The Return of Joshua White

White's trio listens and enchants with superior improvisation

Piano virtuoso Joshua White returned from a month-long European tour with saxophonist Rudresh Mahanthappa to perform his first show at the new location of Dizzy’s, now working out of the Musicians' Association on Morena Boulevard.

Accompanying Mr. White on this occasion were double-bassist Dean Hulett and, down from Los Angeles, Dan Schnelle on drums. White began the concert -- as he often does -- with soft, tinkling arpeggios that enticed the audience to lean forward and catch every nuance while Hulett and Schnelle filled the interstitial spaces with appropriate responses as the piano toggled between nagging repetitions and long strands of uninterrupted melody.

Short, stabbing chords triggered a plum ostinato and hissing hi-hat. Everyone dropped out to make way for a brilliant cadenza that didn’t just flirt with atonality but embraced the concept with joyful commitment. Then, it was Hulett alone, spinning a tale on his unamplified bass that allowed each note to ring, sing and decay naturally, followed by Schnelle, who built his statement from light taps on his index finger.

Segueing into the next piece -- which sprang from the piano with tangled counterpoint like an angry Hydra before dialing down suddenly -- White again yielded to Schnelle, who began his solo by dragging a string of shells across the head of his snare drum before adding kick and hi-hat to assemble a raw swing decree. Schnelle has quietly taken his game to the next level, becoming a singular voice in the Southern California improvising community.

Hulett took the melodic lead while White strummed the inside of the piano. Gears shifted again, and the trio took on the trance-like nature of Keith Jarrett’s work with Paul Motian and Charlie Haden. Like almost every other piece this evening, this one was completely improvised, but I had a very clear impression that it might have had something to do with the situation in Standing Rock.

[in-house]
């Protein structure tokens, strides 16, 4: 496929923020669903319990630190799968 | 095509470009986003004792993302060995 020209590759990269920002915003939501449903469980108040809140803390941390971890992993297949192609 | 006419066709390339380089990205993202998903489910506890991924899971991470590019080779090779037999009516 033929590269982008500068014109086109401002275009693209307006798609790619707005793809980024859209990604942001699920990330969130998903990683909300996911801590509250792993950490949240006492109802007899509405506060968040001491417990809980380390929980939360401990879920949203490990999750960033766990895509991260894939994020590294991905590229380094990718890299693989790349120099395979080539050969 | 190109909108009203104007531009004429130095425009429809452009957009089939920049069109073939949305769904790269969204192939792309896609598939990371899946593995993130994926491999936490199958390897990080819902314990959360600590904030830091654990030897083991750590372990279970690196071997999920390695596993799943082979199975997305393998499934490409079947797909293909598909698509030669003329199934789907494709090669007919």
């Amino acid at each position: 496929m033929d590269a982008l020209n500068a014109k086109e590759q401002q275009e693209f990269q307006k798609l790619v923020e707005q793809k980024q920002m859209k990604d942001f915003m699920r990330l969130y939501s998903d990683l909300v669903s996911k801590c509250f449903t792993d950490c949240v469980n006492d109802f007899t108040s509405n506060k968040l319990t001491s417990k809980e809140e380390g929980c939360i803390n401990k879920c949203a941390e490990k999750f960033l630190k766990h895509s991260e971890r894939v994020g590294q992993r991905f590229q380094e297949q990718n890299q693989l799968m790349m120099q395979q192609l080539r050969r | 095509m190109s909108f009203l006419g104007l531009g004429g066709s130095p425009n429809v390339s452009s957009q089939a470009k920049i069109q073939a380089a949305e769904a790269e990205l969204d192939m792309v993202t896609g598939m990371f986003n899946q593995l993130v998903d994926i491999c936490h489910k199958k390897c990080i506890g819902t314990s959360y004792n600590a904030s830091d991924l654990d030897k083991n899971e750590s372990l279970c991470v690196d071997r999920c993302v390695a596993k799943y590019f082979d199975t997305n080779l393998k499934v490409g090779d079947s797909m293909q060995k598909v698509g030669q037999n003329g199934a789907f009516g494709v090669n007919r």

White began his deconstruction of Sonny Rollin’s "Oleo" as a solo tour-de-force, channeling Jaki Byard and Horace Tapscott into a kaleidoscopic vision of irresistible motion that was strong enough to jar planets out of their orbit. It inspired equally dynamic statements from Hulett and Schnelle.

Following up such gleeful mayhem with a pensive waltz proved how far White has progressed as a presenter. Contemplative chords rang into the night while Hulett used the opportunity to carve voluptuous arcs of velocity. Schnelle answered with the soft sound of brushes on cymbals before switching to sticks and changing the meter as the band found a groove hipper than Vince Guaraldi on steroids.

Even though the concert was almost completely improvised, everything had the flow and logic of painstaking composition. It takes real listening to pull that off.

These guys are real listeners.

 Robert Bush is a freelance jazz writer who has been exploring the San Diego improvised music scene for more than 30 years. Follow him on Twitter @robertbushjazz. Visit The World According to Rob.

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